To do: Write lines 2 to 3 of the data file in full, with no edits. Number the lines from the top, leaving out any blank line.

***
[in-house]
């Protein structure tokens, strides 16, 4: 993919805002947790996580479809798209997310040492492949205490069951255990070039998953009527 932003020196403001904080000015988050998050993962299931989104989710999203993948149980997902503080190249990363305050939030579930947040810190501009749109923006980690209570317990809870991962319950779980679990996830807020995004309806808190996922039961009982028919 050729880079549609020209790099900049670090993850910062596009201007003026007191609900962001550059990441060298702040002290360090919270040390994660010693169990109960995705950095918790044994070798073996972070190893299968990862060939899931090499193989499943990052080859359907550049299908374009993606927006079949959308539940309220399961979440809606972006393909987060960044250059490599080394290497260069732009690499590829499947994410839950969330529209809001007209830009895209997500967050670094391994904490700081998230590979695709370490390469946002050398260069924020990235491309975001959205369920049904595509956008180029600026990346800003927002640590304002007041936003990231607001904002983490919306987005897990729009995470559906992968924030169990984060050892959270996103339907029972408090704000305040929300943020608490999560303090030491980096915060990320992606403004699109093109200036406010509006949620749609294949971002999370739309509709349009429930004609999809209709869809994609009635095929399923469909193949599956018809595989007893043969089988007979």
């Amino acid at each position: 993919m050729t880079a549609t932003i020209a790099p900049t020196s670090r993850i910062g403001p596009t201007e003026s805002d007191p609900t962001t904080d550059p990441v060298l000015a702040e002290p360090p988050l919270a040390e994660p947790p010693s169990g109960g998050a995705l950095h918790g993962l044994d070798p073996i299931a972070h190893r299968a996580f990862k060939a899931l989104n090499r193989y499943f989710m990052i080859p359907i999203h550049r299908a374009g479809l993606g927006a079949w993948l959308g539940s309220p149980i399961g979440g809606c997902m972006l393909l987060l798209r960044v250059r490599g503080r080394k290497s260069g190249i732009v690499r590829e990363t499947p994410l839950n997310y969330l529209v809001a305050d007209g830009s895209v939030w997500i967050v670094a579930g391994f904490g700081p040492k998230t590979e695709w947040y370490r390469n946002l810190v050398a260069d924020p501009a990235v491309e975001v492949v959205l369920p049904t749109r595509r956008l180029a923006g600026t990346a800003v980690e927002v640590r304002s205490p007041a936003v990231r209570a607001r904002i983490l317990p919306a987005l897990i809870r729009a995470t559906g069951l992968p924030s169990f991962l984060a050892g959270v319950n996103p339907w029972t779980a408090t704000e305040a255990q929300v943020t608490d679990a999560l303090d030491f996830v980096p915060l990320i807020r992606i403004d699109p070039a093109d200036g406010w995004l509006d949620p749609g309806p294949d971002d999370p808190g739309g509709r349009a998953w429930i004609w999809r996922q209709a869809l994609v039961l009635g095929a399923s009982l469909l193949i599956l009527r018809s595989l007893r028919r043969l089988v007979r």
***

């Protein structure tokens, strides 16, 4: 993919805002947790996580479809798209997310040492492949205490069951255990070039998953009527 932003020196403001904080000015988050998050993962299931989104989710999203993948149980997902503080190249990363305050939030579930947040810190501009749109923006980690209570317990809870991962319950779980679990996830807020995004309806808190996922039961009982028919 050729880079549609020209790099900049670090993850910062596009201007003026007191609900962001550059990441060298702040002290360090919270040390994660010693169990109960995705950095918790044994070798073996972070190893299968990862060939899931090499193989499943990052080859359907550049299908374009993606927006079949959308539940309220399961979440809606972006393909987060960044250059490599080394290497260069732009690499590829499947994410839950969330529209809001007209830009895209997500967050670094391994904490700081998230590979695709370490390469946002050398260069924020990235491309975001959205369920049904595509956008180029600026990346800003927002640590304002007041936003990231607001904002983490919306987005897990729009995470559906992968924030169990984060050892959270996103339907029972408090704000305040929300943020608490999560303090030491980096915060990320992606403004699109093109200036406010509006949620749609294949971002999370739309509709349009429930004609999809209709869809994609009635095929399923469909193949599956018809595989007893043969089988007979």
């Amino acid at each position: 993919m050729t880079a549609t932003i020209a790099p900049t020196s670090r993850i910062g403001p596009t201007e003026s805002d007191p609900t962001t904080d550059p990441v060298l000015a702040e002290p360090p988050l919270a040390e994660p947790p010693s169990g109960g998050a995705l950095h918790g993962l044994d070798p073996i299931a972070h190893r299968a996580f990862k060939a899931l989104n090499r193989y499943f989710m990052i080859p359907i999203h550049r299908a374009g479809l993606g927006a079949w993948l959308g539940s309220p149980i399961g979440g809606c997902m972006l393909l987060l798209r960044v250059r490599g503080r080394k290497s260069g190249i732009v690499r590829e990363t499947p994410l839950n997310y969330l529209v809001a305050d007209g830009s895209v939030w997500i967050v670094a579930g391994f904490g700081p040492k998230t590979e695709w947040y370490r390469n946002l810190v050398a260069d924020p501009a990235v491309e975001v492949v959205l369920p049904t749109r595509r956008l180029a923006g600026t990346a800003v980690e927002v640590r304002s205490p007041a936003v990231r209570a607001r904002i983490l317990p919306a987005l897990i809870r729009a995470t559906g069951l992968p924030s169990f991962l984060a050892g959270v319950n996103p339907w029972t779980a408090t704000e305040a255990q929300v943020t608490d679990a999560l303090d030491f996830v980096p915060l990320i807020r992606i403004d699109p070039a093109d200036g406010w995004l509006d949620p749609g309806p294949d971002d999370p808190g739309g509709r349009a998953w429930i004609w999809r996922q209709a869809l994609v039961l009635g095929a399923s009982l469909l193949i599956l009527r018809s595989l007893r028919r043969l089988v007979r």